How full is your cup?
Morning everyone! Welcome to week 2, I hope you all had a restful weekend and are having some success in using the sensory circuit. I would love to see or hear about how you are finding it!
This week I am going to be introducing specific activities to target seeking and avoiding behaviours in particular sensory systems. Before I do that I will go through some brief information about our sensory systems.
Introduction to sensory systems
There are 5 main senses that we think of when we ask a child what are your senses - vision, hearing, taste, smell and feel. What we don't consider are the two integral senses to movement, postural control, body awareness, navigating our environment, and the feeling of being grounded and secure - proprioception and vestibular:
Proprioception - is often referred to as the bodies sixth sense and it tells us where our body is in space. It provides us with the information needed to plan and exercise movement, and equips us in forming our internal body map. I really liked this article which gives a more in-depth look at proprioception: https://helix.northwestern.edu/article/proprioception-your-sixth-sense
Vestibular - is often referred to as our sense of balance, but it is so much more than this! As this is the sense that enables you to hold your head up against the force of gravity, it is therefore the sense that is integral in supporting accurate visual and auditory perception - enables you to hold your head up and straight in order to direct the position of your eyes and ears. For more information on this sense please see: https://childreninspiredbyyoga.com/blog/2018/01/vestibular-sense-child-development/
All of us have a sensory profile, which is as different from another, just like a sensory fingerprint. We all have things that we seek and things that we avoid. The main difference perhaps is to what extent we are bothered by such a sensory input. Individuals either seek or avoid certain input depending often on the situation or the time of day.
Many of us seek certain stimulation when we are upset, tired, angry or happy. For example when I am tired I seek movement, when I'm upset I often seek a familiar smell or a tight hug, when I'm angry I will often seek something to squeeze, and when I'm happy I often will not be seeking anything. Equally there are things that I avoid in my environment most of the time, but that when I'm in a state of heightened arousal (upset or angry) I will often need to avoid these things or environments even more e.g. I avoid repetitive sounds - I'm really sensitive to humming, tapping, ticking of clocks, clicking of pens and other low level sounds. When I'm angry or upset I'm even more sensitive to these sounds e.g. when I am generally well regulated the low level humming of "A Million Dreams" (The Greatest Showman) from my two daughters may only rouse a slight disapproving look or a "please don't hum", to a "just stop with the humming, it's driving me crackers!", when I'm trying to concentrate, wound up or unsettled. My point is that these seeking and avoidance patterns are very often consistent, but become more prevalent at certain times and during certain situations.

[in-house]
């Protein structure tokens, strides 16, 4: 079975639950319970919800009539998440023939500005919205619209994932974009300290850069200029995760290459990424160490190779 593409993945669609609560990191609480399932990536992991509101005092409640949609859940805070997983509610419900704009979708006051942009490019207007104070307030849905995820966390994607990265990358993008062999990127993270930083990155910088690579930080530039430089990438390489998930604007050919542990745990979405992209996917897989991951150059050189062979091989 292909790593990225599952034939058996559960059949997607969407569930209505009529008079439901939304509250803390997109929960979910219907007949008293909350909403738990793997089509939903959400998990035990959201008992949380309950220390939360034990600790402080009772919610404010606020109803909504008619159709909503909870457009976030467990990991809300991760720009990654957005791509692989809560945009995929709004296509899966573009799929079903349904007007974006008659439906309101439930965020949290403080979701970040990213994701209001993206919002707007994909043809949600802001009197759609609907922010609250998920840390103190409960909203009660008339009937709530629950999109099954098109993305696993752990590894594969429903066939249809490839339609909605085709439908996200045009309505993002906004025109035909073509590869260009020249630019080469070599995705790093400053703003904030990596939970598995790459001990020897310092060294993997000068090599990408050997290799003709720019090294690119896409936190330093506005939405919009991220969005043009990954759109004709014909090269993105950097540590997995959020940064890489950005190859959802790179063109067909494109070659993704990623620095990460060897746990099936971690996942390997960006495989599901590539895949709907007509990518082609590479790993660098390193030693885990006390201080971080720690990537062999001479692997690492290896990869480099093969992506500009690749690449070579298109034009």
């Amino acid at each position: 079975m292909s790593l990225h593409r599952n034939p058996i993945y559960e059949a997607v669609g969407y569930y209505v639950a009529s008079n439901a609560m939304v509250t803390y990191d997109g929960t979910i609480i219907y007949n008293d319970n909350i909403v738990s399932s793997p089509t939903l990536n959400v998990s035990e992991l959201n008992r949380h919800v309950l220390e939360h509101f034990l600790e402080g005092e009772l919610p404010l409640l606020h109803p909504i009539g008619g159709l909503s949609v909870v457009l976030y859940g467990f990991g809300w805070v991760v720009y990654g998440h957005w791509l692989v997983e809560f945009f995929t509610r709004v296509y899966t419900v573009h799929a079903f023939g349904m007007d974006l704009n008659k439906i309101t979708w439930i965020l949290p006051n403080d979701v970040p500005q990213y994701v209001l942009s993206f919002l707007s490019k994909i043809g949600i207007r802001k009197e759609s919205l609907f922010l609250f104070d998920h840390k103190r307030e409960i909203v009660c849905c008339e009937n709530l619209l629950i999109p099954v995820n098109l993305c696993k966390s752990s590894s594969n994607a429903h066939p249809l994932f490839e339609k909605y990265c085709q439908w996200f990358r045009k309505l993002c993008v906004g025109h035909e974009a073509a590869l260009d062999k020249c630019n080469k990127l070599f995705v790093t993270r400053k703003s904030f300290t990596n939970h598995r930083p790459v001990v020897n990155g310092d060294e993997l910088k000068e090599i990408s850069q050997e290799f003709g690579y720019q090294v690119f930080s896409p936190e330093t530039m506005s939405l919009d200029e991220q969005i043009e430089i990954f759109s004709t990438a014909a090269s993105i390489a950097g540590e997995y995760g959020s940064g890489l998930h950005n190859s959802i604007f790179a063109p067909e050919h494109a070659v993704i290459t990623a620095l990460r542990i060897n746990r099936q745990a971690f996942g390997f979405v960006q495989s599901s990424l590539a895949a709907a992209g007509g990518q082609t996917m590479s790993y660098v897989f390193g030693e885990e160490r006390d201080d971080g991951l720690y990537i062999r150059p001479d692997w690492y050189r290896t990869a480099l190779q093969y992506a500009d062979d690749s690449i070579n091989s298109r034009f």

As a way of thinking about a sensory profile I like to ask is your cup empty, full or just right? This refers to whether for a given sense you are seeking (empty), avoiding (full) or just right (neither seeking or avoiding). This is very simplified, but is a really nice way of looking at your child and also explaining to them why some things bother them more than others (please see the attached picture) e.g.
My cup is clearly full when it comes to the auditory sense, this means that it can take very little auditory input to make my cup overflow and for me to become dysregulated. The only difference between me and a child with a similar element to their sensory profile is I am practised in coping with my sensory profile and recognise when I need to change my environment rather than react. A child in the same situation may very well scream, cry, hit out or runaway - all regulating moves, but moves that may have a physical or emotional consequence for them.
Try this at home - you could perhaps map out everyone's sensory cups in your house to explain why certain things are more annoying to certain individuals! We're definitely going to do this in my house as this is the perfect way of avoiding annoying behaviour during these times of isolation:-)
See you tomorrow for some ideas to support seeking and avoiding behaviour in the proprioceptive system.